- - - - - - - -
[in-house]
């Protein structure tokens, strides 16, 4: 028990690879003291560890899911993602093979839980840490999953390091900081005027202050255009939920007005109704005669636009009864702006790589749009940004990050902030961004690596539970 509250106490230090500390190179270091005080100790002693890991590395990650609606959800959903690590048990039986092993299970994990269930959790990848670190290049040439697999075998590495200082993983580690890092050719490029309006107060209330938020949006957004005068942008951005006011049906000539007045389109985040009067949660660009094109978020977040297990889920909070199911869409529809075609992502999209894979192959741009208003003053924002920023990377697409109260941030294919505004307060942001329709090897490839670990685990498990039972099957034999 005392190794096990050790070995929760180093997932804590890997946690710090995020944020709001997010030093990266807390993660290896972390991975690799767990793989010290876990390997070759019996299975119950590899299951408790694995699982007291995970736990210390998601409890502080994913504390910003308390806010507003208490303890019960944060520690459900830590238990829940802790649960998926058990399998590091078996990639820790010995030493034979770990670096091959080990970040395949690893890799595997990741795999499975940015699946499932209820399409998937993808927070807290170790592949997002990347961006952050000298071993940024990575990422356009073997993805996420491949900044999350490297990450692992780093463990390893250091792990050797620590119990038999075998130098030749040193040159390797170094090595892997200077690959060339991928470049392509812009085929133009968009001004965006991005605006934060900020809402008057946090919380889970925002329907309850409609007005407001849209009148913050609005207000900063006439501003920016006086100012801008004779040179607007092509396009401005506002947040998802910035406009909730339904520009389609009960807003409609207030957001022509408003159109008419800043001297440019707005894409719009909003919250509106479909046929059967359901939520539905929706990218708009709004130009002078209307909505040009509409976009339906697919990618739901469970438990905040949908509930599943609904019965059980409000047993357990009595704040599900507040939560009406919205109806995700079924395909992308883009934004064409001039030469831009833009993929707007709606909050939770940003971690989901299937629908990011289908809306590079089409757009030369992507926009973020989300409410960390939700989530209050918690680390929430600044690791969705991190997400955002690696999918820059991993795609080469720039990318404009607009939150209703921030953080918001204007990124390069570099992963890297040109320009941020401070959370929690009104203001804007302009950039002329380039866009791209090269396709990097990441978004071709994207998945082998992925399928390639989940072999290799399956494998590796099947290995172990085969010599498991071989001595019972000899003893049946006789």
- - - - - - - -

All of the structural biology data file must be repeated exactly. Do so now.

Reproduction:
[in-house]
């Protein structure tokens, strides 16, 4: 028990690879003291560890899911993602093979839980840490999953390091900081005027202050255009939920007005109704005669636009009864702006790589749009940004990050902030961004690596539970 509250106490230090500390190179270091005080100790002693890991590395990650609606959800959903690590048990039986092993299970994990269930959790990848670190290049040439697999075998590495200082993983580690890092050719490029309006107060209330938020949006957004005068942008951005006011049906000539007045389109985040009067949660660009094109978020977040297990889920909070199911869409529809075609992502999209894979192959741009208003003053924002920023990377697409109260941030294919505004307060942001329709090897490839670990685990498990039972099957034999 005392190794096990050790070995929760180093997932804590890997946690710090995020944020709001997010030093990266807390993660290896972390991975690799767990793989010290876990390997070759019996299975119950590899299951408790694995699982007291995970736990210390998601409890502080994913504390910003308390806010507003208490303890019960944060520690459900830590238990829940802790649960998926058990399998590091078996990639820790010995030493034979770990670096091959080990970040395949690893890799595997990741795999499975940015699946499932209820399409998937993808927070807290170790592949997002990347961006952050000298071993940024990575990422356009073997993805996420491949900044999350490297990450692992780093463990390893250091792990050797620590119990038999075998130098030749040193040159390797170094090595892997200077690959060339991928470049392509812009085929133009968009001004965006991005605006934060900020809402008057946090919380889970925002329907309850409609007005407001849209009148913050609005207000900063006439501003920016006086100012801008004779040179607007092509396009401005506002947040998802910035406009909730339904520009389609009960807003409609207030957001022509408003159109008419800043001297440019707005894409719009909003919250509106479909046929059967359901939520539905929706990218708009709004130009002078209307909505040009509409976009339906697919990618739901469970438990905040949908509930599943609904019965059980409000047993357990009595704040599900507040939560009406919205109806995700079924395909992308883009934004064409001039030469831009833009993929707007709606909050939770940003971690989901299937629908990011289908809306590079089409757009030369992507926009973020989300409410960390939700989530209050918690680390929430600044690791969705991190997400955002690696999918820059991993795609080469720039990318404009607009939150209703921030953080918001204007990124390069570099992963890297040109320009941020401070959370929690009104203001804007302009950039002329380039866009791209090269396709990097990441978004071709994207998945082998992925399928390639989940072999290799399956494998590796099947290995172990085969010599498991071989001595019972000899003893049946006789």